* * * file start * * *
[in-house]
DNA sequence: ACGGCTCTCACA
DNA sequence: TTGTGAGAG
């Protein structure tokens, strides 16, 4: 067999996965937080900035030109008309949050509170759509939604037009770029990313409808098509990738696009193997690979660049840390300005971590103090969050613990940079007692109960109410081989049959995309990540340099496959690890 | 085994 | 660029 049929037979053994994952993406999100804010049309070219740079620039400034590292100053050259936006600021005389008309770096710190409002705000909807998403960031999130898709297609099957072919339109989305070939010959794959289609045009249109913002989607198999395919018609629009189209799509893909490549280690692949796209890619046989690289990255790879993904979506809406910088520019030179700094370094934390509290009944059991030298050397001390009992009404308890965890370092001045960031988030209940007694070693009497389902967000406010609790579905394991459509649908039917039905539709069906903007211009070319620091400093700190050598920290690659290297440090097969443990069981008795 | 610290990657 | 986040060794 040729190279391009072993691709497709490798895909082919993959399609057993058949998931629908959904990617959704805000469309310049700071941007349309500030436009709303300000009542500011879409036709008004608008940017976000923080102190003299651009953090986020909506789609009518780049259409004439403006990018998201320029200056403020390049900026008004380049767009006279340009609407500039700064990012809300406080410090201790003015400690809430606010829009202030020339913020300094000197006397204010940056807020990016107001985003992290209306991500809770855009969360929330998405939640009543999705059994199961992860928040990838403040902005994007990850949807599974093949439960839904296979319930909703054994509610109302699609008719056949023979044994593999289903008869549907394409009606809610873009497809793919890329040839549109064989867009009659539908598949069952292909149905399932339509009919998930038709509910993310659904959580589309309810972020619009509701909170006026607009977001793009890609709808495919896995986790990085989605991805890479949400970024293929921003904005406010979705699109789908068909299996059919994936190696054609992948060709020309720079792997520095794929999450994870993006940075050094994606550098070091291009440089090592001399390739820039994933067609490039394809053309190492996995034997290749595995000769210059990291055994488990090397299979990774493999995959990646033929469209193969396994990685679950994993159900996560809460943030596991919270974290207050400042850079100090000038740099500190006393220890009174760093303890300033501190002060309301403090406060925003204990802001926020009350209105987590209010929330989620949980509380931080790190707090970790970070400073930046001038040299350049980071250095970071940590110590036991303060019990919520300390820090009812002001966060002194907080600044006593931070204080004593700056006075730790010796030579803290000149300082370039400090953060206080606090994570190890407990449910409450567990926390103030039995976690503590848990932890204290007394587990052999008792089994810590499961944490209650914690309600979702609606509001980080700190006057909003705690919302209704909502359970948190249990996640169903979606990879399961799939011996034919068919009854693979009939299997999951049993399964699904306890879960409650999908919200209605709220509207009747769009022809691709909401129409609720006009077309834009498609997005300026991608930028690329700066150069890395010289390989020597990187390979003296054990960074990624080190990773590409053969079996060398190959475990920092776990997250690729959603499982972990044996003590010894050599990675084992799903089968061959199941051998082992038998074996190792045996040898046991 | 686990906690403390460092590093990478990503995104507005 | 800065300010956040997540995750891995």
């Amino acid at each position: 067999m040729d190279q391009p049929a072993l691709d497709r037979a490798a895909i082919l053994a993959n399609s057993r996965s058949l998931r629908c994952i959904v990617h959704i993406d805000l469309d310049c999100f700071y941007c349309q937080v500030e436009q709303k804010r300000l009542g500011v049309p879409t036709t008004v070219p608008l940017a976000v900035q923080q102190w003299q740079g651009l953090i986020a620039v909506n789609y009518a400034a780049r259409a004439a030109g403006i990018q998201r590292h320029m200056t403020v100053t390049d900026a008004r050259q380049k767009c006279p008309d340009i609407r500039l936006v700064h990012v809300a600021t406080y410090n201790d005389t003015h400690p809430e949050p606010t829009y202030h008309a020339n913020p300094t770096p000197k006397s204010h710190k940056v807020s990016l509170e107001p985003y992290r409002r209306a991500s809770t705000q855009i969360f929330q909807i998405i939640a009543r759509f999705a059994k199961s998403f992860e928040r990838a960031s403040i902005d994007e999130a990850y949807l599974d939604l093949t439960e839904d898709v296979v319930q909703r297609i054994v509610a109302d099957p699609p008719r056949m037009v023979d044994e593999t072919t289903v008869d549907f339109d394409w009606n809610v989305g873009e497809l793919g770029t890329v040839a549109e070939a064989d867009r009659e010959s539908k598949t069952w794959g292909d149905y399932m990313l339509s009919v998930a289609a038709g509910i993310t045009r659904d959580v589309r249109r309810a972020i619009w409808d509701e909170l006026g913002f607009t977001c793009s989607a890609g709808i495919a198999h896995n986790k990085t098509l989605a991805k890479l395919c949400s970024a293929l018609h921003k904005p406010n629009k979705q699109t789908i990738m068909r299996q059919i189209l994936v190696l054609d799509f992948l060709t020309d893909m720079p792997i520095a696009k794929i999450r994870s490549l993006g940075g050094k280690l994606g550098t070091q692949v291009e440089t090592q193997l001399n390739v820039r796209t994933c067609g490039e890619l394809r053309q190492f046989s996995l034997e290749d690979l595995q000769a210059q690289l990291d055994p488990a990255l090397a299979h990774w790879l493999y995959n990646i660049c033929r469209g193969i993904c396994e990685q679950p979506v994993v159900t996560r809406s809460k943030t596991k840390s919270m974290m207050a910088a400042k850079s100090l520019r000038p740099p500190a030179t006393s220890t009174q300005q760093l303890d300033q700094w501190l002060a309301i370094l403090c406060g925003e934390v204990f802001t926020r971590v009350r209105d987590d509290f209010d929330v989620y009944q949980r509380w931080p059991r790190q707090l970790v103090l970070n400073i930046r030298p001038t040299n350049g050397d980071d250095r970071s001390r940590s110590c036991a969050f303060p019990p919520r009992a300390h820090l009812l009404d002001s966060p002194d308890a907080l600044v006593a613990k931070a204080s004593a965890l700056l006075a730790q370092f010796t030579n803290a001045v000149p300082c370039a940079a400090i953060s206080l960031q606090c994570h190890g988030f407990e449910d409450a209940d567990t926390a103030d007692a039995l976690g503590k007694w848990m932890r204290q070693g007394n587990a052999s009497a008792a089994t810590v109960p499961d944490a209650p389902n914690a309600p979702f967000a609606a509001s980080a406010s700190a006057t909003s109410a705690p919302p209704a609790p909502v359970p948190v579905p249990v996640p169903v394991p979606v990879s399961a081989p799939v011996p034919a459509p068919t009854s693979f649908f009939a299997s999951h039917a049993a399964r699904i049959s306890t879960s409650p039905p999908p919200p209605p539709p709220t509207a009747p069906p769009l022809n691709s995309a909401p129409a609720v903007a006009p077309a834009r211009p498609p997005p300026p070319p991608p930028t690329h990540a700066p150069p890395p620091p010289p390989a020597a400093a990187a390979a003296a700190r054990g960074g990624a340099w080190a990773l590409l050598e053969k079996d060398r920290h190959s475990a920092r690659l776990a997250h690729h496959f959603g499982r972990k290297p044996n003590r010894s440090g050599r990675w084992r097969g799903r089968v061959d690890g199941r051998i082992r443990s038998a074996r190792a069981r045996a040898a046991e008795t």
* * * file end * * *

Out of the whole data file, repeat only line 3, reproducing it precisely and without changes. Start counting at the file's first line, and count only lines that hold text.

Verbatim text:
DNA sequence: TTGTGAGAG